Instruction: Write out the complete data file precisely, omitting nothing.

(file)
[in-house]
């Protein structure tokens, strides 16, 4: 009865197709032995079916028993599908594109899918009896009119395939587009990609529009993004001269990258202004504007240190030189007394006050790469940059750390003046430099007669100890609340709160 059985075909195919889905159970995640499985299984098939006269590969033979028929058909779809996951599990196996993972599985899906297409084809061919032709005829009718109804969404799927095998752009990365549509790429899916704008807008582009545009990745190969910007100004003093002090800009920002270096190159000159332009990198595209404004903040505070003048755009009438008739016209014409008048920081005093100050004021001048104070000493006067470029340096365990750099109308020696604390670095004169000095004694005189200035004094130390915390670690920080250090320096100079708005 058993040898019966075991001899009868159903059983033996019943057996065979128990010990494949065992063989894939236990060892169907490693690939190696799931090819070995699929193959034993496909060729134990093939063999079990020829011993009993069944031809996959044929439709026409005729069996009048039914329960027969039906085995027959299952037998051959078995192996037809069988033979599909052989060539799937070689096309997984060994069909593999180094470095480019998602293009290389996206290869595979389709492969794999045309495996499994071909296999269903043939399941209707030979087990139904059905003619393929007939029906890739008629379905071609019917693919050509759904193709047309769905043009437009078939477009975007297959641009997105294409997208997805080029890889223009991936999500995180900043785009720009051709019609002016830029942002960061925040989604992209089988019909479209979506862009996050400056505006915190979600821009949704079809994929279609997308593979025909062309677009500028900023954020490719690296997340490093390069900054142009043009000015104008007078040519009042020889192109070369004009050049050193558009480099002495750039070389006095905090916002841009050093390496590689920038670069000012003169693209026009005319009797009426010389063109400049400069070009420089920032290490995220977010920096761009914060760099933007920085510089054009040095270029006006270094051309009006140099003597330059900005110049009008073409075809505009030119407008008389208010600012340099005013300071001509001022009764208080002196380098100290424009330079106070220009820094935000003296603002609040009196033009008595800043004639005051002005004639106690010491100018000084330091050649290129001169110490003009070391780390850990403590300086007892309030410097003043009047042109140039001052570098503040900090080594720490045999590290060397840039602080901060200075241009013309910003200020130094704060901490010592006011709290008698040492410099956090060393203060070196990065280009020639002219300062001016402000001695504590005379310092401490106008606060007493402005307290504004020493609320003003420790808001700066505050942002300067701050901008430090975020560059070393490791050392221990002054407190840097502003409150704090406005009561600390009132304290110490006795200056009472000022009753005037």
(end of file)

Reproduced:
[in-house]
């Protein structure tokens, strides 16, 4: 009865197709032995079916028993599908594109899918009896009119395939587009990609529009993004001269990258202004504007240190030189007394006050790469940059750390003046430099007669100890609340709160 059985075909195919889905159970995640499985299984098939006269590969033979028929058909779809996951599990196996993972599985899906297409084809061919032709005829009718109804969404799927095998752009990365549509790429899916704008807008582009545009990745190969910007100004003093002090800009920002270096190159000159332009990198595209404004903040505070003048755009009438008739016209014409008048920081005093100050004021001048104070000493006067470029340096365990750099109308020696604390670095004169000095004694005189200035004094130390915390670690920080250090320096100079708005 058993040898019966075991001899009868159903059983033996019943057996065979128990010990494949065992063989894939236990060892169907490693690939190696799931090819070995699929193959034993496909060729134990093939063999079990020829011993009993069944031809996959044929439709026409005729069996009048039914329960027969039906085995027959299952037998051959078995192996037809069988033979599909052989060539799937070689096309997984060994069909593999180094470095480019998602293009290389996206290869595979389709492969794999045309495996499994071909296999269903043939399941209707030979087990139904059905003619393929007939029906890739008629379905071609019917693919050509759904193709047309769905043009437009078939477009975007297959641009997105294409997208997805080029890889223009991936999500995180900043785009720009051709019609002016830029942002960061925040989604992209089988019909479209979506862009996050400056505006915190979600821009949704079809994929279609997308593979025909062309677009500028900023954020490719690296997340490093390069900054142009043009000015104008007078040519009042020889192109070369004009050049050193558009480099002495750039070389006095905090916002841009050093390496590689920038670069000012003169693209026009005319009797009426010389063109400049400069070009420089920032290490995220977010920096761009914060760099933007920085510089054009040095270029006006270094051309009006140099003597330059900005110049009008073409075809505009030119407008008389208010600012340099005013300071001509001022009764208080002196380098100290424009330079106070220009820094935000003296603002609040009196033009008595800043004639005051002005004639106690010491100018000084330091050649290129001169110490003009070391780390850990403590300086007892309030410097003043009047042109140039001052570098503040900090080594720490045999590290060397840039602080901060200075241009013309910003200020130094704060901490010592006011709290008698040492410099956090060393203060070196990065280009020639002219300062001016402000001695504590005379310092401490106008606060007493402005307290504004020493609320003003420790808001700066505050942002300067701050901008430090975020560059070393490791050392221990002054407190840097502003409150704090406005009561600390009132304290110490006795200056009472000022009753005037």